# Weather Forecasting Using Multilayer Recurrent Neural Network

Original article was published on Deep Learning on Medium

# Some theory

Well, actually, there are plenty of useful resources like this or this, that explained in details how GRU/LSTM architectures work, all the math behind them and so on, but I think that all explanations I’ve seen before are somewhat misleading.

Many articles show pictures like these:

But when we use Keras RNN layers like GRU(units=128, return_sequences=True) — what exactly does this mean? What is unit?

It took me a little while to figure out that I was thinking of LSTMs wrong. You (like me) might be visualizing LSTM cell as something with a scalar (1D) hidden cell state c and a scalar output h. So it takes vector input x and gives a scalar output. If you think of LSTMs this way, then it is tempting to think of the ‘number of units = d’ as taking d serial LSTMs and running them parallel, with a total of d hidden states and d output states.

This is not a good way to think about it, though. The number of units is a parameter in the LSTM, referring to the dimensionality of the hidden state and dimensionality of the output state (they must be equal). One LSTM or GRU cell comprises an entire layer. There is crosstalk between the hidden states via the weight matrix, so its not correct to think of it as d serial LSTMs running in parallel. Put another way, an ‘unrolled’ LSTM looks just like a normal feedforward neural network, but every layer has the same number of units.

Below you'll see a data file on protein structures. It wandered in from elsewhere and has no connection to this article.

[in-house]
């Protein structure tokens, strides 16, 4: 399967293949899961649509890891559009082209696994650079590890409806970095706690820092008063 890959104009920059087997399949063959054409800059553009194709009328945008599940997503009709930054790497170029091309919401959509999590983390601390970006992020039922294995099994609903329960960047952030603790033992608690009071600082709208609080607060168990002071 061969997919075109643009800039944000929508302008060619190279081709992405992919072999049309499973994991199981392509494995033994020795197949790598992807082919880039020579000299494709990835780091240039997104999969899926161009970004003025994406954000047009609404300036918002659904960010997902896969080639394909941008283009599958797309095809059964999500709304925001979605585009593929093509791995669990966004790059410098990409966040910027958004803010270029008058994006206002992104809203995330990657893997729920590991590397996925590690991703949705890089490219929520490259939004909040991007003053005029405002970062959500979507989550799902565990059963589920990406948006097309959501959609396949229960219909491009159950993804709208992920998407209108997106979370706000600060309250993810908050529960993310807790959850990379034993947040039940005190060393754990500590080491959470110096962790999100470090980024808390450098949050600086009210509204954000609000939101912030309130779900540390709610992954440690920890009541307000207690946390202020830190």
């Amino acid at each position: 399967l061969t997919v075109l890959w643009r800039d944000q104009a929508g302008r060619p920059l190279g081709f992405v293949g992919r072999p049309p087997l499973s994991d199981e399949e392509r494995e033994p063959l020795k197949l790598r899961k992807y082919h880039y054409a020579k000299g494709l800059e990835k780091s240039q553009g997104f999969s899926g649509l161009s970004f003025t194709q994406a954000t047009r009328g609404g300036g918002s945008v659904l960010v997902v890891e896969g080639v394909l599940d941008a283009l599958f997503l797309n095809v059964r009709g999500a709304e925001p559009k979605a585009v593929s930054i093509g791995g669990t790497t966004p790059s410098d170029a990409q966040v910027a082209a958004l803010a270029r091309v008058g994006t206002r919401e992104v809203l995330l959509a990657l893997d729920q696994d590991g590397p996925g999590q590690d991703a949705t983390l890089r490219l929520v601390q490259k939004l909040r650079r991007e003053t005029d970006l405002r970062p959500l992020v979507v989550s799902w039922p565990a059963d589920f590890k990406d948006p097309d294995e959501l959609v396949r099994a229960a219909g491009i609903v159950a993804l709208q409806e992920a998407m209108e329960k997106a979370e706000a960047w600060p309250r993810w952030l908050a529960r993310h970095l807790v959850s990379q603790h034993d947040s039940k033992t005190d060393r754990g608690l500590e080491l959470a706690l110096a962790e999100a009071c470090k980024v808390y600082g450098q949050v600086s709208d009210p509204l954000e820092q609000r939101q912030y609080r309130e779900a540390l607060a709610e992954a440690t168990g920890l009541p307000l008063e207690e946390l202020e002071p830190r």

## What about multiple layers in RNN?

Well, given that some RNNs operate on sequences of time-series data , it means that the addition of layers adds levels of abstraction of input observations over time. In effect, chunking observations over time or representing the problem at different time scales.

RNNs are inherently deep in time, since their hidden state is a function of all previous hidden states. The question that inspired this paper was whether RNNs could also benefit from depth in space; that is from stacking multiple recurrent hidden layers on top of each other, just as feedforward layers are stacked in conventional deep networks.

So the main purpose of using multilayer RNNs is to learn more sophisticated conditional distributions. In a single layered RNN, one hidden state is doing all the work. If you are modeling a sequence such as text, then the internal parameters are learning that a is more likely to follow c than o. By introducing multiple layers, you allow the RNN to capture more complicated structures. The first layer might learn that some characters are vowels and others are consonants. The second layer would build on this to learn that a vowel is more likely to follow a consonant.

# Dataset preparation

You could download my data from here or follow these steps to get the custom data file:

• Original data was taken from official NCDC website.
• Choose United States, then click Access Data/Products
• Choose Surface Data, Hourly Global
• Choose Continue With SIMPLIFIED options
• Select Retrieve data for: New York
• Select country: United States
• Then find and select the required weather station, for example:
Selected UNITED STATES stations: EAST HAMPTON AIRPORT……………….. 72209864761 01/2006 to 03/2020